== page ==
To the left of the path is a patch of swampy ground. This is the kind of place where last summer the insects bit me, sticking to my skin, and I came out in these strange itchy patches all over my skin.  This year I have seen bees and butterflies.  This is to the good.  One year not so long ago there seemed to be no insects around at all.  And last year I did not see a butterfly, even on the buddleias by the river, until September:


Little Patch of Swamp


Catch the Sun

The wild garlic in the woods is like a dusting of snow, or ground frost:


Wild Garlic and Tree-Shadows

There are periwinkles on the wood floor, and the flowers I thought when young were called “Wooden Enemies”, and cowslips, that I thought had almost disappeared from the countryside:




And here is the first bluebell I have seen this year, with its attendant bee:


Bluebell and Bee

And here is the Hirsel itself, seen from the back, across the wet meadows:


The Hirsel, Seen from the Back


A Gate and its Shadow

And a little further on, the fox-branched willows in the wet patch of ground:

hirsel 27

The ground opens out into meadows round the Leet:


The Leet Seen from the Bridge

Across the other side of the bridge is this inscription, laid into the wall:


I turn back homewards, through the woods on the other side of the river:


Throughout the whole afternoon, I have met nobody except one man out walking with his dog.


May 8, 2013 Posted by | Uncategorized | , , , , , , , | Leave a comment

Birds in My Room


Julia’s Bird

I wondered how many images of birds I could discover in my room.  The bird with the crown is a panel by glass artist Julia Davies, who lives in Berwick upon Tweed.  I find her work beautiful. This bird is in the window, together with this jug which was given to me by my cousin Lucy, and which should have dried grasses in it but doesn’t at the moment:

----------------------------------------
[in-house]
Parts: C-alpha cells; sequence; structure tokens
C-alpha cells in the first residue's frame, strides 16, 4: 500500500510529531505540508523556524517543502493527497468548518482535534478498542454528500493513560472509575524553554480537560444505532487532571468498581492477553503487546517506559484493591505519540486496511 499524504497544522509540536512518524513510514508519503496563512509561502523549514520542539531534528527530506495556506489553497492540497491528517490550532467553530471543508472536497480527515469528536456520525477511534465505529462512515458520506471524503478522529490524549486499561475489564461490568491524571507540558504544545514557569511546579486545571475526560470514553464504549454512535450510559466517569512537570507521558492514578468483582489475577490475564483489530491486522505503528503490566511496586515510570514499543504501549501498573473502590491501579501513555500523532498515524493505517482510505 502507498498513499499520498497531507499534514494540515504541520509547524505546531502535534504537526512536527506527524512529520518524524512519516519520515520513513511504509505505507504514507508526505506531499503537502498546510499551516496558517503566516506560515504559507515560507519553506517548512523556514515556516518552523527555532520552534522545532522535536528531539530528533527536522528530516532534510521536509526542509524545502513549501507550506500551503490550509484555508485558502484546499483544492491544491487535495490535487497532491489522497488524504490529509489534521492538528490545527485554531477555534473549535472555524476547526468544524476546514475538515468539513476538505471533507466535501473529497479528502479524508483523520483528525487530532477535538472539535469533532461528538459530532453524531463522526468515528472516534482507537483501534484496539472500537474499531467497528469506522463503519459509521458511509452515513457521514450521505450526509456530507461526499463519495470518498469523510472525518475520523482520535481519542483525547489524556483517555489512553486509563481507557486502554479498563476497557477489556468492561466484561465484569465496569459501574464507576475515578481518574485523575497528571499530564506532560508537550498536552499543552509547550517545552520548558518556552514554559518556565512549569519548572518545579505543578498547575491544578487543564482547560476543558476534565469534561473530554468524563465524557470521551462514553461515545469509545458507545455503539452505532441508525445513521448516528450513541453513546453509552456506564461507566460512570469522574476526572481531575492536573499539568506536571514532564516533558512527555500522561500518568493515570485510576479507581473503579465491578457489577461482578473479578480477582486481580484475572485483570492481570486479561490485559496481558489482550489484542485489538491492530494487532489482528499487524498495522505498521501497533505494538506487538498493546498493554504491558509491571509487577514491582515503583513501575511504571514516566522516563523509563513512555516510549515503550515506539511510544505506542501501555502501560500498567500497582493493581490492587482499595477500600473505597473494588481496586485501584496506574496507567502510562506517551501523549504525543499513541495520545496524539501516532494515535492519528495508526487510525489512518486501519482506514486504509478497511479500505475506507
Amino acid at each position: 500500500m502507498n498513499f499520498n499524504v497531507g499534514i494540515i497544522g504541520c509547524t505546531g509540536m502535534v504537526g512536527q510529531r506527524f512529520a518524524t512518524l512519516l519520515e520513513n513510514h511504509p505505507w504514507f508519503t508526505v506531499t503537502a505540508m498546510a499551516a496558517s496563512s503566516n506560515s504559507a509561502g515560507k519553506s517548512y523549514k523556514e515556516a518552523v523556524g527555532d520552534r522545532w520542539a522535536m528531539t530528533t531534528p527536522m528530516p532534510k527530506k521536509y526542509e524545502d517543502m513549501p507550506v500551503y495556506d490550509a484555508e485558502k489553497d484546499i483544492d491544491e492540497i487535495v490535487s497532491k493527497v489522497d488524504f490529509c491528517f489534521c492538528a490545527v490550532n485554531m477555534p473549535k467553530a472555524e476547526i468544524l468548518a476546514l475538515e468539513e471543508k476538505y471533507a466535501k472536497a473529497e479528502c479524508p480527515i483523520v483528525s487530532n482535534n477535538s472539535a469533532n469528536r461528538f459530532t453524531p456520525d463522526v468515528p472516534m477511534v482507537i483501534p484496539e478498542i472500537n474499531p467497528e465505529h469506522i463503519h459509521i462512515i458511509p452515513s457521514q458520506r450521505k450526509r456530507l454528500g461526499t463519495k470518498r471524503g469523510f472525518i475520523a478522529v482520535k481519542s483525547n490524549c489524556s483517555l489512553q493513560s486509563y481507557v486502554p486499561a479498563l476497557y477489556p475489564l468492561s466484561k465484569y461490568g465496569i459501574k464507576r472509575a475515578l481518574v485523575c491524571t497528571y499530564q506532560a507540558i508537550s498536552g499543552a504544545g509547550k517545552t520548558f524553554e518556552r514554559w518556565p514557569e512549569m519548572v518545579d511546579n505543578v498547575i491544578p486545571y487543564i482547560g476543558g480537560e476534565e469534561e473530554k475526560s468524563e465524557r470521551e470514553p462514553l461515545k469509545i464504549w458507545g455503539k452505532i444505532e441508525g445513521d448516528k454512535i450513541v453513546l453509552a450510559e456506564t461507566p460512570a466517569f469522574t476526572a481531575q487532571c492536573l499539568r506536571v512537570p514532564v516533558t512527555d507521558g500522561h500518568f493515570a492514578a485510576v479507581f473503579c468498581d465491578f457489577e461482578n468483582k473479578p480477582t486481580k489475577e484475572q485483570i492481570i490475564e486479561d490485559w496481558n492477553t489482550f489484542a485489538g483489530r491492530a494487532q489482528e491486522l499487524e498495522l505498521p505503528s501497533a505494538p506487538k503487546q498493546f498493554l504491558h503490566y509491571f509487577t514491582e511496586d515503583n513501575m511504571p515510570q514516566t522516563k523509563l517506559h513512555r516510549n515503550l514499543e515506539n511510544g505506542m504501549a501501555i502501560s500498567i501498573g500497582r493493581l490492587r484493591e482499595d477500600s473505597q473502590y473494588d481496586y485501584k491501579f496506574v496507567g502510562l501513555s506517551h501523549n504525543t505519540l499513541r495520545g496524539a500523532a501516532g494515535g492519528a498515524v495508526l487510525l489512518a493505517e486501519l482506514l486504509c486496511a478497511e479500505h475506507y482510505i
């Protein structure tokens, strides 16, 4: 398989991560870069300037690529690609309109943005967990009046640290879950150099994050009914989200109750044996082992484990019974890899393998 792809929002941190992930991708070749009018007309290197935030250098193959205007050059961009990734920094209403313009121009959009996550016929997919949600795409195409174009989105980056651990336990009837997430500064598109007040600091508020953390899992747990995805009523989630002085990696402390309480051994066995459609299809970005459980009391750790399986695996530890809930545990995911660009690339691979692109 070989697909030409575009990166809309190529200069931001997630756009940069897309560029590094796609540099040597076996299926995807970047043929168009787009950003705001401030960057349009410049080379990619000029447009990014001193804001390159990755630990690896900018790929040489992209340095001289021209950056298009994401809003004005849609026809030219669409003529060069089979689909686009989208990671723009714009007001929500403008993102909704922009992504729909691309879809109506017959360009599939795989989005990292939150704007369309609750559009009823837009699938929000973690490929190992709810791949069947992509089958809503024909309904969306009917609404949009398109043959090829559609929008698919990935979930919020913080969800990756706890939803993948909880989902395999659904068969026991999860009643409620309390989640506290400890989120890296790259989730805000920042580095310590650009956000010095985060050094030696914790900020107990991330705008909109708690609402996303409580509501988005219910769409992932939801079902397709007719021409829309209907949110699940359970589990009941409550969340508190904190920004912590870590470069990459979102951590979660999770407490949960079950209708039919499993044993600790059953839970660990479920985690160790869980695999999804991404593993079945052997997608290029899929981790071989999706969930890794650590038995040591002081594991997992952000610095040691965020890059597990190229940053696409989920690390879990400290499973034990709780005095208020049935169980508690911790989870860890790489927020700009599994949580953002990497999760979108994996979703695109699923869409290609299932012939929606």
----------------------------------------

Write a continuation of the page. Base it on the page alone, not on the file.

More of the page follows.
april rooms 2

Lucy’s Jug

This box belonged to a friend of mine, Helen Harris, who died of leukemia:


Helen’s Box

This peacock scarf was bought by Tony, my husband, from a shop that used to be in Coldstream, selling objets d’art from France.  I don’t know whether it is French or not.  One day I will have a neat black top and will go out with him looking a tad elegant with this scarf draped round my shoulders (elegance is not my usual mode).  In the meantime, because I find it gorgeous to have around, it is hung over the back of a chair upholstered in red velvet, a chair which goes way back in my husband’s life, and which  I suspect has been witness, if chairs can witness, to many interesting events.


The Peacock Scarf

These birds were a wedding memento from my friend, Jennifer:


For a Wedding, from Jennifer

The little chinese bird in its circular frame cost me £3.50 in a charity shop.  On the other hand, the original Aboriginal painting I bought for £1.25 is downstairs. That too has a wonderful bird on it.


Embroidered Bird

This plate, which I think can be counted as representing a kind of bird (well, sort of), has been in the family for as long as I can remember, and somehow I ended up with it, travelling from Cumbria to Sunderland (in many different flats there), and from Sunderland to the West Country, and from the West Country to Berwick upon Tweed, and thence to Coldstream.  I think it is a kind of Portuguese Wyvern, though I am sure that isn’t a recognised description at all:


Old Portuguese Plate

I start hunting for birds, and find more of them on the big fan:


The Big Fan

and in the picture I did of the table in the porch (the conservatory manque)outside the kitchen, where objects accumulate week by week.  The cockerel is a largish bird that was bargained for over two years by my husband before a price was agreed. It precedes me in the household. The hat is Tony’s hat, he has more hats than any man I ever met, probably more hats than any man in Berwickshire, with the possible exception of members of the aristocracy, who probably have hats in their back rooms and cupboards that have not seen the light of day for many years:


Tony’s Table

There are ducks on my make-up bag:


The Make-up Bag

And peacocks on the brass calendar:


The (Rather Optimistic) 100 Year Calendar

Finally a few books:


Birds on Book Bindings

This little robin was so low down I nearly forgot about him.  He was a present from another Robin, a friend, for whom I have painted robins and hares:

aprilbirds 13

Robin’s Robin

And finally, cheating, a little cushion that was given to me.  If angels aren’t birds, or birds aren’t angels, then… well, whatever.  Peace and Love.


Goodwill to All

May 3, 2013 Posted by | Illustration, Photography, Uncategorized | , , , , , , , , , | Leave a comment